The entire article is just made of stupid.

To repeat: writing about politics is not the same as trying to convince someone that your viewpoint is right.
Writing about politics involves showing the different viewpoints and showing characters with those viewpoints and why they think the way they do.
Writing about politics involves characters expressing their opinions.

Where do you think Ambassador would be without politics?
On one side we have the inclusionist groups that includes Cory and much, but not all, of gamra. Then you have the conservatives including Sigobert Danziger (who is very much into local aid) and later the Pretoria Cartel, who are about business.

And what about Shifting Reality, which is all about how minorities and the disenfranchised are treated. It’s also about minorities within minorities, for example the gay community within the Indonesian section, as well as the ultra-right hypertechs.

Even the Icefire/Moonfire series is full of politics. The whole plot of the second trilogy would fall down without the climate/science aspect.

But any opinions are voiced by the characters. You do not get to know (although you can probably guess) what I as author think, but some characters represent viewpoints I don’t agree with. These are not always evil characters (actually, they rarely are).

My fiction is FULL of politics. I’m proud of it.


  1. You have to be true to yourself. Some of our best literature historically has been satire based on political beliefs. I am open to all opinions, even if I do not agree with them. If I simply can’t agree, I will move on. That does not imply that I do not respect that author or her opinions. Keep doing your thing. You are awesome at it.

  2. I liked you already, but I like you more now. 😉 Apart from all the ought/oughtn’t arguments, it makes better fiction. Characters will have political views, just as they have religious beliefs, senses of humour, fears, skin colours, loves or hatreds of boiled sprouts, and a position on the gender scale…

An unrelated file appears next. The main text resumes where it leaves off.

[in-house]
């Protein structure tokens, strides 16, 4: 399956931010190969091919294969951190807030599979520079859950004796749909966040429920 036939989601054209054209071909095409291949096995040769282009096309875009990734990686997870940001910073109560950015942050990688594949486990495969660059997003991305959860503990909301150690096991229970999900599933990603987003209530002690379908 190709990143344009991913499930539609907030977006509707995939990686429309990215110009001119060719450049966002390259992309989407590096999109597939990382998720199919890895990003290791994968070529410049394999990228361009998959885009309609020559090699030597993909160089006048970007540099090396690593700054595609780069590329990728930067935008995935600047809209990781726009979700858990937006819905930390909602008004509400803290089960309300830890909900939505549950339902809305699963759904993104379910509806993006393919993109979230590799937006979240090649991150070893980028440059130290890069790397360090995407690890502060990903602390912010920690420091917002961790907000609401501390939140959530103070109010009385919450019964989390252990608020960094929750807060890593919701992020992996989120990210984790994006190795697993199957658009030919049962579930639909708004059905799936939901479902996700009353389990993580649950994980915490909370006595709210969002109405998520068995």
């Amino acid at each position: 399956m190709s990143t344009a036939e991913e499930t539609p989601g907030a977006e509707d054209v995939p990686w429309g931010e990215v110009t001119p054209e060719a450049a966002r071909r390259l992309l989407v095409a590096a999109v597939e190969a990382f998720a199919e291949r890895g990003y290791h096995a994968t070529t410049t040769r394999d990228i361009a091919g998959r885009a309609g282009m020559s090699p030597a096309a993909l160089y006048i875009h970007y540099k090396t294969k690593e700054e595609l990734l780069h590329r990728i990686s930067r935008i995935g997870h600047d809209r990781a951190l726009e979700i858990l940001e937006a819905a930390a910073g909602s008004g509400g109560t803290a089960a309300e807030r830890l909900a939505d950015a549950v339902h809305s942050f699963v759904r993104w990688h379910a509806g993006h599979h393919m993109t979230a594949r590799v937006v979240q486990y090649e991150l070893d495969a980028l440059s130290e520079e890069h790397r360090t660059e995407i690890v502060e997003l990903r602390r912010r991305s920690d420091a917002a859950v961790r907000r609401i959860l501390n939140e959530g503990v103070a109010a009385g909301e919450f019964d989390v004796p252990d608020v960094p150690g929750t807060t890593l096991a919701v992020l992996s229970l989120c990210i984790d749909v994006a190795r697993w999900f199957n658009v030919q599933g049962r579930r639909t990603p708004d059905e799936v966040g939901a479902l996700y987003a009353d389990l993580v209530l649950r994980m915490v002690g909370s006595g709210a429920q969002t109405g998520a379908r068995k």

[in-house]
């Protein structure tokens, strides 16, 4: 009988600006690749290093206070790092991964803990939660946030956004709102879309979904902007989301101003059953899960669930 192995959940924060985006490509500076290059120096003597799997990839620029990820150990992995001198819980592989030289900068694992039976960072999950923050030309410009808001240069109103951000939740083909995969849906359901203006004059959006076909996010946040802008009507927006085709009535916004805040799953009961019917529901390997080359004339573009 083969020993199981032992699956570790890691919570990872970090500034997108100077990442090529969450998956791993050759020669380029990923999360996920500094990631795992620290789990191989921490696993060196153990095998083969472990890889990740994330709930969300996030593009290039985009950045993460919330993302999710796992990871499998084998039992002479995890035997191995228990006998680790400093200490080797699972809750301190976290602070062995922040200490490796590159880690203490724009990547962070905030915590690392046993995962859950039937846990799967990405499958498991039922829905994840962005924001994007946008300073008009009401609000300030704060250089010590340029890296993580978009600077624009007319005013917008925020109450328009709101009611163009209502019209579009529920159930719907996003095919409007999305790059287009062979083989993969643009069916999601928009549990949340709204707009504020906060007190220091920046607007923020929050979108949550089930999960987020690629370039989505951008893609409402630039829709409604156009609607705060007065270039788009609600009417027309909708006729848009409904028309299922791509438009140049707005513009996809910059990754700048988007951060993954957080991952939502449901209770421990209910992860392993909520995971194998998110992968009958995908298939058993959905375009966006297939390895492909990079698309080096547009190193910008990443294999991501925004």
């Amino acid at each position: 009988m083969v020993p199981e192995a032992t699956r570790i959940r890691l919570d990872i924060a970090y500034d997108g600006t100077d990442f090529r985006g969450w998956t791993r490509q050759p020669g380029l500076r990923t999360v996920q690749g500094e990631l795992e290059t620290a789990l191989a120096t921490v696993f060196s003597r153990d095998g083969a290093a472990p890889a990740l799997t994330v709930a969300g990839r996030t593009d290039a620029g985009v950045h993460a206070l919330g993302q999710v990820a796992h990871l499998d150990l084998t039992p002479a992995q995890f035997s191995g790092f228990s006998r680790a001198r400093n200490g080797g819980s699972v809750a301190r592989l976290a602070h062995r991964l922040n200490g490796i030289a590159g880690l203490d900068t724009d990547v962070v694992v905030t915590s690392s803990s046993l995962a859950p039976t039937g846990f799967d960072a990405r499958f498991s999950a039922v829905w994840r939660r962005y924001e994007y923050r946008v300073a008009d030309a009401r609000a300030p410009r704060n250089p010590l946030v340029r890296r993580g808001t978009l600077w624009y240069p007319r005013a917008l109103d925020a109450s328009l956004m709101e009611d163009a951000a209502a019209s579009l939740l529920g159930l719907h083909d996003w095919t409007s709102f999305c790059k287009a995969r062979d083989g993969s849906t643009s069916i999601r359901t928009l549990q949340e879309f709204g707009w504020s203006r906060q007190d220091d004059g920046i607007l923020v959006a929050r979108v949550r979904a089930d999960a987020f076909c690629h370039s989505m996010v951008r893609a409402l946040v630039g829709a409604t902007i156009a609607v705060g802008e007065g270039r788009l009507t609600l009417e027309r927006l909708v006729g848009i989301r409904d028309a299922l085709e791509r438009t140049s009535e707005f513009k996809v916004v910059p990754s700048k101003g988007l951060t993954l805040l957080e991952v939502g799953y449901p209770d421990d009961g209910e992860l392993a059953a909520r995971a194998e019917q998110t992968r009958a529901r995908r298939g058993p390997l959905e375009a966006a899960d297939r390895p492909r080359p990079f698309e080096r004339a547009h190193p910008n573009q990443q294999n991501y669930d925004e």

And I don’t see how it’s possible to narrate any events, of any kind, without being political anyway. Politics is only life when you care about it. If the reader doesn’t care about the life that goes on in your books, they’ll stop being a reader.

    Don’t they say controversy is the best publicity, anyway – just to take one of those objections?

  3. PS ‘1984’ did OK for George Orwell, eh.

    • strange, I only seem to be able to approve these comments by replying to them. Just hitting “approve” doesn’t work. Very strange.

  4. I absolutely agree with you! I enjoy the Ambassador series simply because it does have so many viewpoints, and frequently strong political viewpoints! I cannot see the characters being as engaging as they are without those viewpoints. And, unfortunately, in the USA right now, polemicizing politics are happening now, and will happen for at least the next four years! So I enjoy “escaping” into fiction while still enjoying strong points of view.

  5. By the by, Ambassador 6 is now pre-ordered for me, and it is coming out on my birthday; what a nice giftie to me! Thanks!

  6. Hi Patty,

    enjoyed this post a lot! Shared it on Twitter. See you on Kboards.


  7. Getting up on a soapbox and preaching is probably not going to draw a large audience. But the author of that article should have taken a moment to check on the popularity of dystopian and post-apoc sci-fi. It’s huge in the YA sphere. One of the major problems with the world is avoidance of difficult issues. Fiction has long been a way of approaching hard choices and demonstrating the consequences.